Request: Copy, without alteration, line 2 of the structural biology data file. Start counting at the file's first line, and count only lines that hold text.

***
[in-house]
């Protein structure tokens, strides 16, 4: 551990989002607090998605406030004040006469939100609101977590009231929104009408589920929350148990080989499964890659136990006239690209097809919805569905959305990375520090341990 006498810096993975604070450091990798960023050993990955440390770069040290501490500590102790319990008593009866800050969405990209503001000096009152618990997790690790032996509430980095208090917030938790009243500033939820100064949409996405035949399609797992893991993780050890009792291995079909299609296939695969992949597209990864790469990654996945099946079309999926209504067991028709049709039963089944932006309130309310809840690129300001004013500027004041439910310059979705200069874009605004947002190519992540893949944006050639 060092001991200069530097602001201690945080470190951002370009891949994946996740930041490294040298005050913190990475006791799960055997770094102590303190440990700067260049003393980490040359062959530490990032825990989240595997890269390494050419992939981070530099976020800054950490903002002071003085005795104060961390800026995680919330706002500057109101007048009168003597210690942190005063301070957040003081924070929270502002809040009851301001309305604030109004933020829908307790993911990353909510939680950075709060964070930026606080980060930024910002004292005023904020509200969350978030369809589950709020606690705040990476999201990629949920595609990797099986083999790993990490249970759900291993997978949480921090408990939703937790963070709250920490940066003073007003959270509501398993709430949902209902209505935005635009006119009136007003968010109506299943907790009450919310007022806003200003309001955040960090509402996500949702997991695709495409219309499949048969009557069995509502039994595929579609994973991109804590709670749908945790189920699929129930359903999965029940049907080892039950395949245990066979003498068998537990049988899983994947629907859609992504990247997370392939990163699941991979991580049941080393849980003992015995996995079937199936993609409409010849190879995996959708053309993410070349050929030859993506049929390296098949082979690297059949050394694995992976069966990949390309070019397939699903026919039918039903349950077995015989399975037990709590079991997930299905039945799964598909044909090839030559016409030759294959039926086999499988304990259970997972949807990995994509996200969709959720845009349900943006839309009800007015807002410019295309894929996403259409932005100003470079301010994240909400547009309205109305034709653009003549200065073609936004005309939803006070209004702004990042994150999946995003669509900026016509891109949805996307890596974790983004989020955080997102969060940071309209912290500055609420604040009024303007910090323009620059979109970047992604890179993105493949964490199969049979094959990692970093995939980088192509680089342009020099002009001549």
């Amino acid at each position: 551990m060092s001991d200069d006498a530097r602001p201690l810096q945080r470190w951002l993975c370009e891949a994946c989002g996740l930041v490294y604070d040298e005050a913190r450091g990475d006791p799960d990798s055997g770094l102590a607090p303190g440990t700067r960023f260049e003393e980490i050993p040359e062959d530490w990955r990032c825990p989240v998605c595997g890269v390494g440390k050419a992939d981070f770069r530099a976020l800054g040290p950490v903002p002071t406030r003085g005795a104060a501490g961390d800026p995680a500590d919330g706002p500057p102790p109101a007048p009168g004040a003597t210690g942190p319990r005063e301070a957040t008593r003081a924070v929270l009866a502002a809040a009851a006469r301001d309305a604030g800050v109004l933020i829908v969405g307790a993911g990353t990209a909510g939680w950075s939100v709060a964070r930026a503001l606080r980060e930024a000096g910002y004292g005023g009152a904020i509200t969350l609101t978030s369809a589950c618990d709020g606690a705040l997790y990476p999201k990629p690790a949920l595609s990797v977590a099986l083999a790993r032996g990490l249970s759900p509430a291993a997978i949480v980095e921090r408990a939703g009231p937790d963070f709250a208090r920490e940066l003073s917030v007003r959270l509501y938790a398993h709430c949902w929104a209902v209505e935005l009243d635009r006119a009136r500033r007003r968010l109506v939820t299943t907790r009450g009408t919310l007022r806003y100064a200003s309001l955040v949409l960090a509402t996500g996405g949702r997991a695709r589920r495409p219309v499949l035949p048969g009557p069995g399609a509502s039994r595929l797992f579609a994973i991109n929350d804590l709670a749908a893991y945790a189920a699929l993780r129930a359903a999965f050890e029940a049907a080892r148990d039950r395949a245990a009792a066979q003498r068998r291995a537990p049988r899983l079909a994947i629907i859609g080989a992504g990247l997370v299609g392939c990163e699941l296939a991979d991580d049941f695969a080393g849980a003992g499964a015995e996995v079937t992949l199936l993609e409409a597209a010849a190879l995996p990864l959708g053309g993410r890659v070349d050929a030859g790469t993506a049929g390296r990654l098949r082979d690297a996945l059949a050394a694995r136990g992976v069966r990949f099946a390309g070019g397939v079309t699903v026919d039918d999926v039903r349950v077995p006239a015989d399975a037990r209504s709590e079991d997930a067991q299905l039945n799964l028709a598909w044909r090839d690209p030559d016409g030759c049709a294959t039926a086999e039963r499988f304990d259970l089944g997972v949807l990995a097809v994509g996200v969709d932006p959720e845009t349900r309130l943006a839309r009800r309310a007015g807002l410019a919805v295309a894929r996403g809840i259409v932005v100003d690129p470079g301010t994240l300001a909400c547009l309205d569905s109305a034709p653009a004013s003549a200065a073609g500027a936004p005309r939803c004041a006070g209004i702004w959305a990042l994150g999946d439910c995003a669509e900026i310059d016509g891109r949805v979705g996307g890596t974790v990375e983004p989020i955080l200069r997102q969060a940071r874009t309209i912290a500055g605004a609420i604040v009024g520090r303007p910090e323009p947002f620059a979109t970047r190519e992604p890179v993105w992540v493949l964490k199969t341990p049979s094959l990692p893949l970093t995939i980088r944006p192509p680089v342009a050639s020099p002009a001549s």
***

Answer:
């Protein structure tokens, strides 16, 4: 551990989002607090998605406030004040006469939100609101977590009231929104009408589920929350148990080989499964890659136990006239690209097809919805569905959305990375520090341990 006498810096993975604070450091990798960023050993990955440390770069040290501490500590102790319990008593009866800050969405990209503001000096009152618990997790690790032996509430980095208090917030938790009243500033939820100064949409996405035949399609797992893991993780050890009792291995079909299609296939695969992949597209990864790469990654996945099946079309999926209504067991028709049709039963089944932006309130309310809840690129300001004013500027004041439910310059979705200069874009605004947002190519992540893949944006050639 060092001991200069530097602001201690945080470190951002370009891949994946996740930041490294040298005050913190990475006791799960055997770094102590303190440990700067260049003393980490040359062959530490990032825990989240595997890269390494050419992939981070530099976020800054950490903002002071003085005795104060961390800026995680919330706002500057109101007048009168003597210690942190005063301070957040003081924070929270502002809040009851301001309305604030109004933020829908307790993911990353909510939680950075709060964070930026606080980060930024910002004292005023904020509200969350978030369809589950709020606690705040990476999201990629949920595609990797099986083999790993990490249970759900291993997978949480921090408990939703937790963070709250920490940066003073007003959270509501398993709430949902209902209505935005635009006119009136007003968010109506299943907790009450919310007022806003200003309001955040960090509402996500949702997991695709495409219309499949048969009557069995509502039994595929579609994973991109804590709670749908945790189920699929129930359903999965029940049907080892039950395949245990066979003498068998537990049988899983994947629907859609992504990247997370392939990163699941991979991580049941080393849980003992015995996995079937199936993609409409010849190879995996959708053309993410070349050929030859993506049929390296098949082979690297059949050394694995992976069966990949390309070019397939699903026919039918039903349950077995015989399975037990709590079991997930299905039945799964598909044909090839030559016409030759294959039926086999499988304990259970997972949807990995994509996200969709959720845009349900943006839309009800007015807002410019295309894929996403259409932005100003470079301010994240909400547009309205109305034709653009003549200065073609936004005309939803006070209004702004990042994150999946995003669509900026016509891109949805996307890596974790983004989020955080997102969060940071309209912290500055609420604040009024303007910090323009620059979109970047992604890179993105493949964490199969049979094959990692970093995939980088192509680089342009020099002009001549």